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    Buried Credits, a column that deep dives into the IMDB pages of favorite actors, directors, and writers to find their lost, forgotten, or unknown film and TV credits, continues this week with works featuring Mark Ruffalo..

    Begin Again (2013)

     John Carney, director of Begin Again, is back in the spotlight this year with the release of the universally praised Sing Street. This is a familiar road for John Carney, as he had a similar response with 2007’s Once. However, critics and audiences alike seem to be responding to Sing Street as though it were from a first time writer/director. The reason for this is probably because in 2013 Carney came to the U.S. to make a break in to Hollywood with Begin Again, and outside of a few smaller circles, the film was feels forgotten.

      Begin Again follows Mark Ruffalo as Dan, a down and out divorcee, and music producer trying to hold on to his dignity all while preaching the truth of what he feels is real music. It’s clear that he has a line he is refusing to cross when it comes to projects, and it is also clear that his unwillingness to break his own rules has resulted in him being ostracized by his peers. Dan is old hat. He represents a dying breed in the music industry. To him, the music is what matters, and sales come after.

     Keira Knightley (Pirates of the Caribbean) plays Gretta, the shining light of pure honesty within song that Dan sees as his saving grace. Maybe, just maybe, by being in her gravitational pull he will quit drinking, fix his relationship with his daughter, and find some modicum of success that he missed out on along the way. Gretta also happens to be in NYC because she is the girlfriend of rising pop star Dave, played by a surprisingly convincing Adam Levine (Popstar: Never Stop Never Stopping and judge on The Voice).

     We’ve seen movies like this before. The premise is well covered ground that has been circled and picked to death by shrewd Hollywood producers looking to make a quick buck. It’s a well worn formula that tends to make its money back over time. Premises like this are long term investments in Hollywood. They’re generally cheaper to make and even if they don’t make their budget back in theaters, they come through in deals with cable networks, rentals, and streaming services. However, to make the mistake of putting Begin Again in to the same category as the other films that share its premise would be an oversight and mistake. The difference between Begin Again and every movie that has had a similar premise is John Carney is directing and Mark Ruffalo is your leading man.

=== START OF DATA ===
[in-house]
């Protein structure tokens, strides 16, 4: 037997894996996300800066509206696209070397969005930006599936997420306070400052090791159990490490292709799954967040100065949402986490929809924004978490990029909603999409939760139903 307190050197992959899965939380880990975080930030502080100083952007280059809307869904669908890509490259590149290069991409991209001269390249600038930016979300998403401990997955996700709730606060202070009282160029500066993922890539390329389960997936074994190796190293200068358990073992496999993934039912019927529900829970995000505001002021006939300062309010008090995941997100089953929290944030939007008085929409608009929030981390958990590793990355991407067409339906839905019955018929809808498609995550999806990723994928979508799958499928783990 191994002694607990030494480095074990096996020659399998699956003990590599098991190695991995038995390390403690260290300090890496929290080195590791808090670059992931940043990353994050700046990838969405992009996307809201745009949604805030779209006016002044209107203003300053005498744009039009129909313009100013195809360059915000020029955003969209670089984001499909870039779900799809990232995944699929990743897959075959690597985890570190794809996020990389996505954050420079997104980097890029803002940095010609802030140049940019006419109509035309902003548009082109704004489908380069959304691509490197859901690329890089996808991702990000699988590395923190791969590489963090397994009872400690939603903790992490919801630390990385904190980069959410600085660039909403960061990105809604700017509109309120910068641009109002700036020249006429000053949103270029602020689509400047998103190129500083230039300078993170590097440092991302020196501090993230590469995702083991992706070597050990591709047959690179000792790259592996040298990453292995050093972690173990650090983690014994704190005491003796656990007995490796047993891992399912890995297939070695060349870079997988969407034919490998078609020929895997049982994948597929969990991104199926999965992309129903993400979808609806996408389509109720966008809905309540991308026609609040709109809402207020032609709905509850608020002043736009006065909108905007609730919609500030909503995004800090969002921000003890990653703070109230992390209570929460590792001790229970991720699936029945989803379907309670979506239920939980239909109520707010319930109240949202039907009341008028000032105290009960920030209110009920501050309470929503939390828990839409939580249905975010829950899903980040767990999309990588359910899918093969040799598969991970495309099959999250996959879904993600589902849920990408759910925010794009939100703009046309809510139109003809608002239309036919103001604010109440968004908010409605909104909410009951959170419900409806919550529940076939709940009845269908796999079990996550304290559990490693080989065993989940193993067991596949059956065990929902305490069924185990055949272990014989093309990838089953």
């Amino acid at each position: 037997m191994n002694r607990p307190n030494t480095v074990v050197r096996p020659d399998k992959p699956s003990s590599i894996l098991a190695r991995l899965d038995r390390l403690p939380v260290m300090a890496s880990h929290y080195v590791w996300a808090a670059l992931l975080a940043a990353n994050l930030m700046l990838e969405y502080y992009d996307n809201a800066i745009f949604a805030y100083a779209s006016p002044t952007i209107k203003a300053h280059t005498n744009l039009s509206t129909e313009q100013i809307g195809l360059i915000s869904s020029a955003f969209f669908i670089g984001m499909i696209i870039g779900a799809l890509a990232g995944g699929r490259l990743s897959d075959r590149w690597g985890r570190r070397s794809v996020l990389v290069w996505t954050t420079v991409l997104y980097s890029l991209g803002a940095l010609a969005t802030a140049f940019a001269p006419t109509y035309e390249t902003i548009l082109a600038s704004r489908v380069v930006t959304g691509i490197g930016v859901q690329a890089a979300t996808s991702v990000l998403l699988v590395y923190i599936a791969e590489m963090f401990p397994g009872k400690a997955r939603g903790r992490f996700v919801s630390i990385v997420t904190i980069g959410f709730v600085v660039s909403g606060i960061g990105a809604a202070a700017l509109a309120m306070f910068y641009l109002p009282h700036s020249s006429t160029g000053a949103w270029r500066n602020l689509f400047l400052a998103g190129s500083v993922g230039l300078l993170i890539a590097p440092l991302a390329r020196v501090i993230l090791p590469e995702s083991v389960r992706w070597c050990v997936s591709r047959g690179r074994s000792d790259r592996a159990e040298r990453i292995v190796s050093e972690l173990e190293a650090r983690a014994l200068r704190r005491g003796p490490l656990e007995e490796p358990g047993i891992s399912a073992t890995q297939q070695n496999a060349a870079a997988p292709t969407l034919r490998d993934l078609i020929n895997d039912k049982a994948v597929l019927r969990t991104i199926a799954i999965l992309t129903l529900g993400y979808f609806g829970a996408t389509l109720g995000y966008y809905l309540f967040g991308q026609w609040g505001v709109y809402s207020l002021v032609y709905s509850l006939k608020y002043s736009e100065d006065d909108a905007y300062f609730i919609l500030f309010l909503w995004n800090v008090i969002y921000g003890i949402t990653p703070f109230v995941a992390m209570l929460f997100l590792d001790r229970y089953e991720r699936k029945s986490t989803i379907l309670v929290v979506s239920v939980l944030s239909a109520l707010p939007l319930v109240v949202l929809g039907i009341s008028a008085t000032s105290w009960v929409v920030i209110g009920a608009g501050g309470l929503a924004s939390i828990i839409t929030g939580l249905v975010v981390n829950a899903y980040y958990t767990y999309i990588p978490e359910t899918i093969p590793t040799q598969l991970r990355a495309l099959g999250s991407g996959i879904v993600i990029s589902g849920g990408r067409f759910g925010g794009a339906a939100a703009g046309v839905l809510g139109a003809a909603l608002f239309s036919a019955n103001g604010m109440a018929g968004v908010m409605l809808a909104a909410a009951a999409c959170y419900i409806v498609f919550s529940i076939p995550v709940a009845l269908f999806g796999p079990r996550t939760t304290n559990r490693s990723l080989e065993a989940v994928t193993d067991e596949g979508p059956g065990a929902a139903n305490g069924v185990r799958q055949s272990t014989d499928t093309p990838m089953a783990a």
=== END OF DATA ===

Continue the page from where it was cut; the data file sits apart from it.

Mark Ruffalo as Dan is not charming as the pessimist. He’s not ruggedly handsome in his lack of caring, alcoholism, or self destructive behavior. And for the most part, he’s not forgivable in his actions. He’s passionate, he’s selfish, and he has a goal. You may come to respect him, but you may never truly like him. The fact of the matter is that John Carney and Mark Ruffalo aren’t asking you to. They are only asking you to go along for the ride, enjoy the music, and listen to Dan about the one thing he’s good at: music. John Carney successfully subverts character expectation,  and uses the subtly effective Ruffalo to his full potential to explore a man who is being driven by an unstoppable passion for his own artistic ideology.

     I feel like what we have in Dan is a strong reflection of Carney himself. However, on the other side of the coin, Carney struggles to fully realize Gretta as a character. There are several moments in the film spent with Gretta and dealing with her struggles of being the writer behind the star, but she’s never as interesting as Dan. That is where fault truly exists in Begin Again. The story is lopsided in the handling of its emotional  narrative. We’re asked to care about Gretta, but we’re never given enough access her personality or her faults to draw a full picture. Luckily though, Gretta is used effectively as a reflection of Dan’s need for redemption, and there are plenty of moments Gretta and Dan sharing conversation that help to fully shape the thematic narrative, which is only further explored with a spectacular soundtrack.

    The music in Begin Again is a demonstration in the ability for Carney to do no wrong in his choices of songwriting teams. These types of movies can prove to be difficult. Unlike most musicals, the songs in the hybrid type films that John Carney makes are used primarily for character development, and if it is unclear how a particular song fits in the larger puzzle, then it can leave the audience feeling ostracized from the material. Thankfully Carney know his own musical choices and how they connect to his stories. Between Once, Sing Street, and Begin Again, there is no shortage of quality original music that you can get only in a Carney picture.

    Verdict: Buried Treasure

    William Daniels
    William Daniels was born in the media waste land of South East Texas. Yet, somehow, he was still able to find Dario Argento at an early enough age to warp his mind. Knowing he wasn't smart enough to create his own films, he decided to critique, and usually quite harshly at that, other peoples hard work. Besides contributing for That's Not Current, William also hosts the very okay podcast, Behind the Pop - Exploring Pop Culture Piece by Piece! Don't like the title, he doesn't care. Like a movie, William probably doesn't. Want to recommend a comic, don't, he'll only hate it. ;)

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